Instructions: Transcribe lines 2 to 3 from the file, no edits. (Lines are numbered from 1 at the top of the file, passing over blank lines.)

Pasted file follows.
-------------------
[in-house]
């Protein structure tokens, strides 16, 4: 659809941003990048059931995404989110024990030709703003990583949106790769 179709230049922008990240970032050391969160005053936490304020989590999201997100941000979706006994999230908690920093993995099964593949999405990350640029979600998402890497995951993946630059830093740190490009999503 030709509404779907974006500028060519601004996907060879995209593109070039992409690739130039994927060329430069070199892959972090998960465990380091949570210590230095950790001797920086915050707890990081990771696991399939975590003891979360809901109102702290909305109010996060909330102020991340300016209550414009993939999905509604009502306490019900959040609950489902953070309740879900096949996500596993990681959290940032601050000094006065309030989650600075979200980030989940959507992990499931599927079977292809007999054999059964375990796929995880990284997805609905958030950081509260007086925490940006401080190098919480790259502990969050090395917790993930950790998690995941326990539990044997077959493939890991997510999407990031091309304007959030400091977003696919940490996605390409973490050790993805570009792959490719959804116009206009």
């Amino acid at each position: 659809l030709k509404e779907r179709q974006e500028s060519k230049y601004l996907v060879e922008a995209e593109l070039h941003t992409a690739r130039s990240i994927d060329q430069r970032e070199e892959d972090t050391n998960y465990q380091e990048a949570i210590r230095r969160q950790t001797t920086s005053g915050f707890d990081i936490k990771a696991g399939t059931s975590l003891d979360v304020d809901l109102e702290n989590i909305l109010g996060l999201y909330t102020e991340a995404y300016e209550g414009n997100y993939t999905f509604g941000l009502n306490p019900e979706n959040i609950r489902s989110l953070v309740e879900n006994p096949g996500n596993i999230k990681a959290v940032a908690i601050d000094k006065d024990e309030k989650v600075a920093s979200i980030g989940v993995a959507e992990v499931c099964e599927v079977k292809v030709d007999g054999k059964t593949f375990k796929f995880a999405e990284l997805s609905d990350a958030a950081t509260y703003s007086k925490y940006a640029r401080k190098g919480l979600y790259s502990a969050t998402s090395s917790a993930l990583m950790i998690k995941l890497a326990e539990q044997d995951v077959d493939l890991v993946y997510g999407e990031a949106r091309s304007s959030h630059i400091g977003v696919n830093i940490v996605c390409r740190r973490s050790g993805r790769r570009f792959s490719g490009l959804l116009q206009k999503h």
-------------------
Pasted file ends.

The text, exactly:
């Protein structure tokens, strides 16, 4: 659809941003990048059931995404989110024990030709703003990583949106790769 179709230049922008990240970032050391969160005053936490304020989590999201997100941000979706006994999230908690920093993995099964593949999405990350640029979600998402890497995951993946630059830093740190490009999503 030709509404779907974006500028060519601004996907060879995209593109070039992409690739130039994927060329430069070199892959972090998960465990380091949570210590230095950790001797920086915050707890990081990771696991399939975590003891979360809901109102702290909305109010996060909330102020991340300016209550414009993939999905509604009502306490019900959040609950489902953070309740879900096949996500596993990681959290940032601050000094006065309030989650600075979200980030989940959507992990499931599927079977292809007999054999059964375990796929995880990284997805609905958030950081509260007086925490940006401080190098919480790259502990969050090395917790993930950790998690995941326990539990044997077959493939890991997510999407990031091309304007959030400091977003696919940490996605390409973490050790993805570009792959490719959804116009206009």
């Amino acid at each position: 659809l030709k509404e779907r179709q974006e500028s060519k230049y601004l996907v060879e922008a995209e593109l070039h941003t992409a690739r130039s990240i994927d060329q430069r970032e070199e892959d972090t050391n998960y465990q380091e990048a949570i210590r230095r969160q950790t001797t920086s005053g915050f707890d990081i936490k990771a696991g399939t059931s975590l003891d979360v304020d809901l109102e702290n989590i909305l109010g996060l999201y909330t102020e991340a995404y300016e209550g414009n997100y993939t999905f509604g941000l009502n306490p019900e979706n959040i609950r489902s989110l953070v309740e879900n006994p096949g996500n596993i999230k990681a959290v940032a908690i601050d000094k006065d024990e309030k989650v600075a920093s979200i980030g989940v993995a959507e992990v499931c099964e599927v079977k292809v030709d007999g054999k059964t593949f375990k796929f995880a999405e990284l997805s609905d990350a958030a950081t509260y703003s007086k925490y940006a640029r401080k190098g919480l979600y790259s502990a969050t998402s090395s917790a993930l990583m950790i998690k995941l890497a326990e539990q044997d995951v077959d493939l890991v993946y997510g999407e990031a949106r091309s304007s959030h630059i400091g977003v696919n830093i940490v996605c390409r740190r973490s050790g993805r790769r570009f792959s490719g490009l959804l116009q206009k999503h």